Commercial First Cost - Ground Water (Open Loop)

Geothermal heat pump systems are easily confused with the more widely used water loop systems, often called water-source heat pumps. While the loop inside the building is similar, there are important differences.

With the conventional water loop systems, the heat pump units only deal with water in the narrow 60°F to 95°F temperature range. With geothermal systems, the heat pump must be able to function properly with lower water temperatures. In some cases, this can be down to 35°F outlet water in northern climates. The heat pump design to do this can result in a somewhat higher equipment first cost.

Another difference is the need for a well or ground water system, and its added first cost. Where an ample supply of water is already available, this may add very little cost….the cost of a return (disposal) well.

In most cases, you will have to install a well system, including the well pump, tank, piping to and from the building, and a disposal well. This cost can add $500 to $1,500 per ton of cooling capacity to the first cost.

Please note: ALL costs are rough estimates only. You must check locally for your costs.

In ground water studies done in 1994 by Kevin Rafferty and others at the Geo-Heat Center of the Oregon Institute of Technology, some general cost parameters were identified. Some key points of these studies follow. Capital cost comparisons associated with three ground water system designs are shown here. The first covers 50°F ground water or soil temperatures, and a range of 100 to 500 tons of building block load. The second covers 60 °F ground water or soil temperatures, with the building block load still at 100 to 500 tons. The ground water system includes production and injection wells, variable speed pump, heat exchanger, controls and buried piping to the building wall. This applies to both 1- and 2-well systems and groundwater depths of 200, 400, 600, and 800 feet.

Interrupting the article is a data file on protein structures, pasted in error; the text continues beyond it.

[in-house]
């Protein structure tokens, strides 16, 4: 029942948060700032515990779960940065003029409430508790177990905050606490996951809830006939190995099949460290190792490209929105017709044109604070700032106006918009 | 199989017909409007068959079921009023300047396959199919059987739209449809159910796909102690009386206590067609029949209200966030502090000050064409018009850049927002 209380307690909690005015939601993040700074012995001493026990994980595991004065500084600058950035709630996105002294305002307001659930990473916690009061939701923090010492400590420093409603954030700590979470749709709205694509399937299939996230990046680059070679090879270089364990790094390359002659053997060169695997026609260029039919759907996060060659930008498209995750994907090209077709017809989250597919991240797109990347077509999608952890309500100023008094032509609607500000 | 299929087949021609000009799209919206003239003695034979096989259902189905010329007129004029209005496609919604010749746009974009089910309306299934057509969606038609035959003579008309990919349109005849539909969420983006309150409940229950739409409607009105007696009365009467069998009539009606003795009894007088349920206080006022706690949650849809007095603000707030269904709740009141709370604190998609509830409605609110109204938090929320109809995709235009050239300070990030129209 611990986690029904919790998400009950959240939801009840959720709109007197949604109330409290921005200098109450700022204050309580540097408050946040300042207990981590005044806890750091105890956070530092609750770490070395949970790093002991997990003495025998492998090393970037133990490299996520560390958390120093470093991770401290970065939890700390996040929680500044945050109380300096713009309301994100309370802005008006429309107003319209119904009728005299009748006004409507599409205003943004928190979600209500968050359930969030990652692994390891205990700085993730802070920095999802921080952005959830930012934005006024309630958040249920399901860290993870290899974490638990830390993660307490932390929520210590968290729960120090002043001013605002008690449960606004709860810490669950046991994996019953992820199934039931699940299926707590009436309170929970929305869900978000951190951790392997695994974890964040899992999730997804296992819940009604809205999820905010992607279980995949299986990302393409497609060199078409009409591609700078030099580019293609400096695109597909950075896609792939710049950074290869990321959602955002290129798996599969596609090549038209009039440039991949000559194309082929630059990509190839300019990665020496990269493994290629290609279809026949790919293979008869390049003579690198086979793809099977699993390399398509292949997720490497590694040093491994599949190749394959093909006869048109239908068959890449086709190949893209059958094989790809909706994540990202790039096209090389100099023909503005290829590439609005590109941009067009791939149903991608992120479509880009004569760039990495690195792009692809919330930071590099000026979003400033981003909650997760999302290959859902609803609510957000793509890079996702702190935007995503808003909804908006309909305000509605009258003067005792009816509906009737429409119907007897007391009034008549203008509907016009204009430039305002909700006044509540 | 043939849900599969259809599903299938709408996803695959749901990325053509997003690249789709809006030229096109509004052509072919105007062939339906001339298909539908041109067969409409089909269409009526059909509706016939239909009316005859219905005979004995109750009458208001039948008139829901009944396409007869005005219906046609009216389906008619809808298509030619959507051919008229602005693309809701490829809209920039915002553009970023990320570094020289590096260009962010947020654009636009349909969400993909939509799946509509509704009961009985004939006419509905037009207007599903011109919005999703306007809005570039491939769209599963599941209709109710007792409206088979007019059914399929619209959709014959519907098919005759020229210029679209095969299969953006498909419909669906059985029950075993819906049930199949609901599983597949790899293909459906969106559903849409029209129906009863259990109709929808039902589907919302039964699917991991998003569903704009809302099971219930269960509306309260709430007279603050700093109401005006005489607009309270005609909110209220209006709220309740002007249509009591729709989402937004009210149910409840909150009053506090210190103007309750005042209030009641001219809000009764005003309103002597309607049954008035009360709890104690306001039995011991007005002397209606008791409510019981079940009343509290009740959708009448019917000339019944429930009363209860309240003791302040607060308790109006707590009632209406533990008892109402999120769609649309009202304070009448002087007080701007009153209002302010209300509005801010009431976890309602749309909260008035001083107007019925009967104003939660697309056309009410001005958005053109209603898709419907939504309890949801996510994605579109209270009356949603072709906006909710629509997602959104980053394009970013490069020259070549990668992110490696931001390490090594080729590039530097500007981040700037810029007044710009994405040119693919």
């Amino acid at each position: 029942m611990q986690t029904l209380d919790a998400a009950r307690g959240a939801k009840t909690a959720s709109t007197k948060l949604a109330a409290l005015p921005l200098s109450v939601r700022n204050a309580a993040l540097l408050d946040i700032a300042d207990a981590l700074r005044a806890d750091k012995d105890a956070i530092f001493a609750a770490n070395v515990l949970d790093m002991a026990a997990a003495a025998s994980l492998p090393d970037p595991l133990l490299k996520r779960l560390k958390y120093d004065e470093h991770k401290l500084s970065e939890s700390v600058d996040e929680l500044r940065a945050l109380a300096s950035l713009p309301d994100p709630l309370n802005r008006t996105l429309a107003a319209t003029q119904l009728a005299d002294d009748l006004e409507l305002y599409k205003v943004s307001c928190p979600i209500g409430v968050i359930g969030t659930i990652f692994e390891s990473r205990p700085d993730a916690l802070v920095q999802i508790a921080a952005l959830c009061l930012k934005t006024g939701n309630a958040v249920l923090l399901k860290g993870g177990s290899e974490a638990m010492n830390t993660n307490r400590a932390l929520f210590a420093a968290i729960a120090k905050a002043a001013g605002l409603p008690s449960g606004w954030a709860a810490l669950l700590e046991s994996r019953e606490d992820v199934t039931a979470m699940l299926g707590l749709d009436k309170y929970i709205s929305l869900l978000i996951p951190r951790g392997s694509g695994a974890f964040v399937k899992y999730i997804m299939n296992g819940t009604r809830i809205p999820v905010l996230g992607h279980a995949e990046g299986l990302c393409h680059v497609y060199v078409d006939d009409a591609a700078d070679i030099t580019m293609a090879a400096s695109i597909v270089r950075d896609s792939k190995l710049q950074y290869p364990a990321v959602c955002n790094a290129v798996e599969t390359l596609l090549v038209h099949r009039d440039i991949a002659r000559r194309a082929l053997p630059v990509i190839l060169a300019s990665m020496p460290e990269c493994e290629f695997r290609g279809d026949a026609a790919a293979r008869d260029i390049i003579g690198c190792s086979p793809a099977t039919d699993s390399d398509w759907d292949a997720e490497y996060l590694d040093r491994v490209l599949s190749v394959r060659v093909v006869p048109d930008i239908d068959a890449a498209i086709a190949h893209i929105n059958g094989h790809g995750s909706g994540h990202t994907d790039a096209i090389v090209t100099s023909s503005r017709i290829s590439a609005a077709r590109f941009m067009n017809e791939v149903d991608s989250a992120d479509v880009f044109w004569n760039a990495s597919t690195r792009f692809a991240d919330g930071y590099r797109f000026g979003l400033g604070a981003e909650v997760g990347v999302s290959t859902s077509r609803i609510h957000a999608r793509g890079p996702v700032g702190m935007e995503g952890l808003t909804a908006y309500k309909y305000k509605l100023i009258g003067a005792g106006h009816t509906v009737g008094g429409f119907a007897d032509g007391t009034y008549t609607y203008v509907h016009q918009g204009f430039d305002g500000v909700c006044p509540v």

The ground-coupled system includes installed vertical ground loops and header piping to the building wall, at a 1994 cost of $1,000 per ton, based on 200 feet of borehole per ton, at $5 per foot of borehole.

The hybrid system uses ground-coupled vertical loops and a cooling tower. Hybrid systems are used in buildings with low heating needs. The total cost per ton is shown at several heating to cooling ratios. This cost includes the indoor water loop system and heat pumps at the cost per ton shown in the lower curve.

The hybrid system costs include the installed vertical ground loops, header piping to the building wall, and closed circuit cooling tower, based on several heating to cooling ratios. This ratio is the feet of vertical loop piping needed for the heating load divided by the feet of loop needed to serve the cooling load.

For example: If the loop length to meet the peak cooling load is 10,000 feet, and only 4,000 feet is needed to serve the peak heating load, the ratio is 0.4. The cooling tower costs are based on 75°F wet bulb design. In all cases, the building loop temperature during the peak cooling load is 85°F supply water to and 95°F return from the heat pumps. Below 100 tons the costs rise rapidly.